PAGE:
Cook green beans in a flash while bringing out their very best flavor with this minimalist but effective approach.
For years I steamed my green beans. Occasionally, I roasted them. For the past year or two, however, broiling has been my go-to method of preparing this dinnertime staple.
Broiling green beans brings out a bright flavor while adding just a touch of smoky char. You may cook the beans to your preferred point of doneness, though I like to pull them from the oven on the crisp-tender side.
Incredibly easy and delicious all by themselves, blistered beans are a welcome veggie addition to a variety of salads, from quinoa to pasta to basic green. For a speedy side dish that’s full of flavor, toss the blistered beans with slow-roasted grape or cherry tomatoes and sprinkle with crumbled feta. Yum!
- Fresh green beans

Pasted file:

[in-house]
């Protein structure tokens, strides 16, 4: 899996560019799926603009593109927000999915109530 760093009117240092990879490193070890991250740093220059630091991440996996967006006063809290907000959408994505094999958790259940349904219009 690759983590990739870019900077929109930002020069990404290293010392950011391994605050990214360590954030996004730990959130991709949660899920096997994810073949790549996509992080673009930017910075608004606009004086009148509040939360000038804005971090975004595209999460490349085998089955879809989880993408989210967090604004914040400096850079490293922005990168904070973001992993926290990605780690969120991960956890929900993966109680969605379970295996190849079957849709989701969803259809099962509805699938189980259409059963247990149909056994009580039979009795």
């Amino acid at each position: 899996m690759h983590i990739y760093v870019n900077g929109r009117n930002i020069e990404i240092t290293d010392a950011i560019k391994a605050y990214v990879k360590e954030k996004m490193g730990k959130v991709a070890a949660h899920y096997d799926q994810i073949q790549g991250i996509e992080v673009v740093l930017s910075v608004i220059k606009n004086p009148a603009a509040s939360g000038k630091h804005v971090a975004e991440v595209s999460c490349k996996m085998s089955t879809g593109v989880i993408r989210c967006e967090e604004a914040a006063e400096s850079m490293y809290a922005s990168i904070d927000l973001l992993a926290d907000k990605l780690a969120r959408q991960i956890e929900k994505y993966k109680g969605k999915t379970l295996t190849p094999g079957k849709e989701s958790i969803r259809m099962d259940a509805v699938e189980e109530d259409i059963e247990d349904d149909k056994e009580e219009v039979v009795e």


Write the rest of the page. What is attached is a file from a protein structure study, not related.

- Olive or avocado oil
- Kosher salt and freshly ground pepper
Preheat the oven to broil, and place the rack in the center of the oven.
Wash the green beans and pat dry. Trim the ends, and toss with just enough olive oil to lightly coat. Sprinkle with salt and pepper and toss again. (For those who like exact measurements, figure on 1 tablespoon of olive or avocado oil, ½ teaspoon of kosher salt, and a few hearty grinds of the pepper mill per pound of green beans.)
Place the green beans in a single layer on a baking sheet–a little overlap is fine–and broil for 8-10 minutes or until they are crisp-tender (I like to pierce with a sharp knife to check) and blackened in spots. Thinner green beans may take 5-7 minutes. Enjoy hot, room temperature, or cool and refrigerate for use in a variety of salad recipes.
•If the green beans are blackened in spots but still not cooked to your liking, toss them and return to the oven for another minute or two. If you have more than a single layer on one baking sheet, toss the beans after the first 5 minutes and then check every minute or so after that until they are cooked to your liking, tossing again, if needed, to evenly cook.
•The last time I made these, I moved them to the top rack when they were just short of done and broiled closer to the element for a minute. They developed beautiful golden brown color and tasted especially delicious.